Oth­er­wise, the dif­fer­ences are mostly those of ap­pear­ance and equip­ment. U.S. cars get a new front bumper de­sign and some new com­pe­ti­tion-themed pack­age op­tions but not the up­dated 3-D-style grille of the Euro­pean car; we heard mum­blings of some­thing about U.S. li­cense plates not al­low­ing for much fun to be had.

As for those com­pe­ti­tion-themed pack­ages, there’s the Audi TT S line Com­pe­ti­tion, not to be con­fused with the Audi TTS Com­pe­ti­tion. Al­though the S line treat­ment has been around for a while, the 2019 TT gets a few up­dates to its S line pack­age, which in­cludes alu­minum S line door

sills, a three-spoke flat-bot­tom steer­ing wheel, unique con­trast stitch­ing, brushed alu­minum in­lays, Al­can­tara and leather sport seats with em­boss­ing, a new Sport mode for the Vir­tual Cock­pit dis­play, 19-inch Audi Sport wheels, gloss black ex­te­rior de­tails, red brake calipers, a spoiler, and a 0.4-inch-lower S line sport sus­pen­sion.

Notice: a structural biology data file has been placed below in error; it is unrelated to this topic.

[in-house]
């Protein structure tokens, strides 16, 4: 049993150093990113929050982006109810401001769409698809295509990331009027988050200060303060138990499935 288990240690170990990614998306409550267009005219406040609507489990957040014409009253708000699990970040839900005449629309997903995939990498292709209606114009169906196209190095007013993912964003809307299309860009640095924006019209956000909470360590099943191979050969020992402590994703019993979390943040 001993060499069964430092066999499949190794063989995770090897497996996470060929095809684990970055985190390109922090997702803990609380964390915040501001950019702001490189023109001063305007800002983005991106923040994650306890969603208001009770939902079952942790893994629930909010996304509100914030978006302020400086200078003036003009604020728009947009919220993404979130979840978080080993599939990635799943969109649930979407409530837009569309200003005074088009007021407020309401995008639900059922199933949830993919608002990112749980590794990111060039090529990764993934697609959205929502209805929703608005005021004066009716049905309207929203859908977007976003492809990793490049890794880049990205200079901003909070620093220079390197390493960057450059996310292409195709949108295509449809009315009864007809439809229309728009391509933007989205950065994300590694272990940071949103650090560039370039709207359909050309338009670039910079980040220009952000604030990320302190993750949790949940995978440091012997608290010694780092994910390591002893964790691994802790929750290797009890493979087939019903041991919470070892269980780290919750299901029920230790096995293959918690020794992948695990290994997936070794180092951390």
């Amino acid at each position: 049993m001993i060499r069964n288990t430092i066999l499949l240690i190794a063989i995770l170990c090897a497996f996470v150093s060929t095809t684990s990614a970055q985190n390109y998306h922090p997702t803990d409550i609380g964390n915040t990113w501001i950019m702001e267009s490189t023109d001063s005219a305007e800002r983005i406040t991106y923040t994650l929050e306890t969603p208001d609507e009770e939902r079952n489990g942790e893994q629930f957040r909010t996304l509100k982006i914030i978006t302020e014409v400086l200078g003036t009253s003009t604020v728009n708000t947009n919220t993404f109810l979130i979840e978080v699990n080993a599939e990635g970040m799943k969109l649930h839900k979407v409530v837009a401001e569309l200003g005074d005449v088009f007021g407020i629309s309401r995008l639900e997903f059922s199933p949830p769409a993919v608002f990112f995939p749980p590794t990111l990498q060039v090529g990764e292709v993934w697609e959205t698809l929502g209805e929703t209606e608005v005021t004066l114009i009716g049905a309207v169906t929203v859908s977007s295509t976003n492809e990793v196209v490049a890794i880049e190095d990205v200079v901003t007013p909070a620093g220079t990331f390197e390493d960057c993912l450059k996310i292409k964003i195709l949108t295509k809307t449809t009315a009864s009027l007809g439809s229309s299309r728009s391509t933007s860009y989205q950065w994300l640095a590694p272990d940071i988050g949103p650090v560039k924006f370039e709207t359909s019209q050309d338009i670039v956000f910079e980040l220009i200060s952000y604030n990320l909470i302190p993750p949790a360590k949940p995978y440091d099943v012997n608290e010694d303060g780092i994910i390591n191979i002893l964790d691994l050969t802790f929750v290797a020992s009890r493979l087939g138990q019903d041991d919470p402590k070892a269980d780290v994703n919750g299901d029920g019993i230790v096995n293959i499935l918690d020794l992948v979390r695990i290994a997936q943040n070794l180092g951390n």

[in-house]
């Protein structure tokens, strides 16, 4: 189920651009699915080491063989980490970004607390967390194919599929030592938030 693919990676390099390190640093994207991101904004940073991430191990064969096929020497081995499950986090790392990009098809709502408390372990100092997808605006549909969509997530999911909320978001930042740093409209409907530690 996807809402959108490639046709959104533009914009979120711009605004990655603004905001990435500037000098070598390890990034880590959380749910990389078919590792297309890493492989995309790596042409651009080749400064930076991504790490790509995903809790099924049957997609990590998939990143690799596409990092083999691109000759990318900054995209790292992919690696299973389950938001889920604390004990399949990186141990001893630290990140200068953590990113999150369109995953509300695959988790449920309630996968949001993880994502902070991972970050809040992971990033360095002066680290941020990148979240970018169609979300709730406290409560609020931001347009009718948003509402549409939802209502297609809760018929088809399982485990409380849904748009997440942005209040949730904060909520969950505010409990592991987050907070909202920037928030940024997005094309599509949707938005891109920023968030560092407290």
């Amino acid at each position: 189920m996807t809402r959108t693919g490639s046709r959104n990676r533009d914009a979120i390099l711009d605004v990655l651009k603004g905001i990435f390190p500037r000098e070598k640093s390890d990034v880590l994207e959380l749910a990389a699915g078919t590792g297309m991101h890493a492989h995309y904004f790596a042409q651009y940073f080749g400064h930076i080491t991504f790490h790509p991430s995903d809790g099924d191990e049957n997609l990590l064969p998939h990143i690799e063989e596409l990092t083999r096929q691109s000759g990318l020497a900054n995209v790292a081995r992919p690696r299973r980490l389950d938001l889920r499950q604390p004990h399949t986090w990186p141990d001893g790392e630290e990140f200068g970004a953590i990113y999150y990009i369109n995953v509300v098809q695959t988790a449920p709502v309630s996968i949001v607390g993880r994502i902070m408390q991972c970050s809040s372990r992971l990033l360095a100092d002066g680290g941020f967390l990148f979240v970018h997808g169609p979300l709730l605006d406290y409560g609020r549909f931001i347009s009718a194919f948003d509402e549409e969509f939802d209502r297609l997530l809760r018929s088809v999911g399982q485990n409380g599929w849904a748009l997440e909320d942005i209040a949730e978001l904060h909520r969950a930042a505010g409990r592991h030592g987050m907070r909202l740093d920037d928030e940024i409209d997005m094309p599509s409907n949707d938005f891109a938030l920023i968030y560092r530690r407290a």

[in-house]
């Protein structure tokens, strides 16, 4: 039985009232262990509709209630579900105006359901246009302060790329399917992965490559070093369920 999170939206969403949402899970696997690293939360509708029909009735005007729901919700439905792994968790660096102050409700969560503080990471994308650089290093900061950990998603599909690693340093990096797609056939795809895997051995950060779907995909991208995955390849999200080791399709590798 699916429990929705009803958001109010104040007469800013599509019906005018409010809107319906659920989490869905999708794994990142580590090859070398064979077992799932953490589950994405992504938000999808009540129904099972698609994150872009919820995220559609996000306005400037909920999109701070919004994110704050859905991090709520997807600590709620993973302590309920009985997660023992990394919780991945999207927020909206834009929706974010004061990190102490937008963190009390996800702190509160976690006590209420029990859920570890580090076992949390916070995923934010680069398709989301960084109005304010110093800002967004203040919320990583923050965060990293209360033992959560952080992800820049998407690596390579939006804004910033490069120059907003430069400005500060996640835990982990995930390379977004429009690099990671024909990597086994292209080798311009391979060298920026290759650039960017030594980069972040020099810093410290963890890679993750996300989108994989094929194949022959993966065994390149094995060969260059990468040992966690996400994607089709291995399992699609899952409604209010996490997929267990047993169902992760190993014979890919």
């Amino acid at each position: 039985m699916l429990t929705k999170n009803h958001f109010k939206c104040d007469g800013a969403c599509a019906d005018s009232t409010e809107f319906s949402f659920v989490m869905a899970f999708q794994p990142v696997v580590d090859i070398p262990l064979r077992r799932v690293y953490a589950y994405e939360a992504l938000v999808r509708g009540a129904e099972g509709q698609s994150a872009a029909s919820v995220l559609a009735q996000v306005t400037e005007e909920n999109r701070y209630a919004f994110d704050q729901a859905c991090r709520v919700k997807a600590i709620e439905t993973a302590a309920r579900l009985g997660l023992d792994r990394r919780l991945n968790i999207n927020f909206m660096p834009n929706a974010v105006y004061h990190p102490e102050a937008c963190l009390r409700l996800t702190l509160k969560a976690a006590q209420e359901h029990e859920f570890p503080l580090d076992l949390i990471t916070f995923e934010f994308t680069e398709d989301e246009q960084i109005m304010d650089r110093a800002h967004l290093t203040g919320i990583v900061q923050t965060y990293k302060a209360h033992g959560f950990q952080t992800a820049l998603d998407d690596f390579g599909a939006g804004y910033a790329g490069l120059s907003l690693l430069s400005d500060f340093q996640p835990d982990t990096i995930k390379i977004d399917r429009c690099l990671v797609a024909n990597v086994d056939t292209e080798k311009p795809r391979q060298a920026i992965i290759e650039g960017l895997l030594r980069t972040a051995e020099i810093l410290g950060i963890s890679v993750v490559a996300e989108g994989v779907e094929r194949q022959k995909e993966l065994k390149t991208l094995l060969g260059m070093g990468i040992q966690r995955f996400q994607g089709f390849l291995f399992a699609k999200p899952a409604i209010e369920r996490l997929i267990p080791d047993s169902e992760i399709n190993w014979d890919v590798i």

The TTS Com­pe­ti­tion pack­age, on the other hand, is a new treat­ment for the midrange TT and in­cludes an Al­can­tara and leather flat-bot­tom steer­ing wheel with 12 o’clock po­si­tion in­di­ca­tor, brushed alu­minum in­lays, Al­can­tara and leather sport seats, an ex­tended in­te­rior leather pack­age, color-themed in­te­rior el­e­ments, 20-inch wheels, gloss black ex­te­rior de­tails, a new spoiler and ex­haust, and red brake calipers. With the 20-inch wheels and the sporty sus­pen­sion tune, the TTS Com­pe­ti­tion was fast but skit­tish over the less main­tained roads on the north side of the Isle, a trait we no­ticed as we hus­tled from The Cronk to the Point of Ayre light­house near Bride.

A 20th An­niver­sary ver­sion of the TT will be of­fered, too, called the TT 20 Years. Audi will build just 999 ex­am­ples for the global mar­ket, with only 40 coupes and 40 road­sters des­tined for the U.S. We don’t ex­pect prices to rise much from their cur­rent mid-$40,000s (TT) and mid-$50,000s (TTS) start­ing points. AM

The Isle of Man’s leg­endary roads are the per­fect stage for the TT’s ath­letic grace; nowhere is that more ev­i­dent than on the open stretches of Snae­fell Moun­tain.

In trib­ute to its TT’s an­niver­sary, Audi rolled out an NSU Prinz TT and bikes from NSU and DKW sim­i­lar to those that won on the Isle of Manbe­fore WWII.

Even af­ter three gen­er­a­tions of di­lu­tion and evo­lu­tion, the Audi TT’s lean, sleek form still raises heart rates.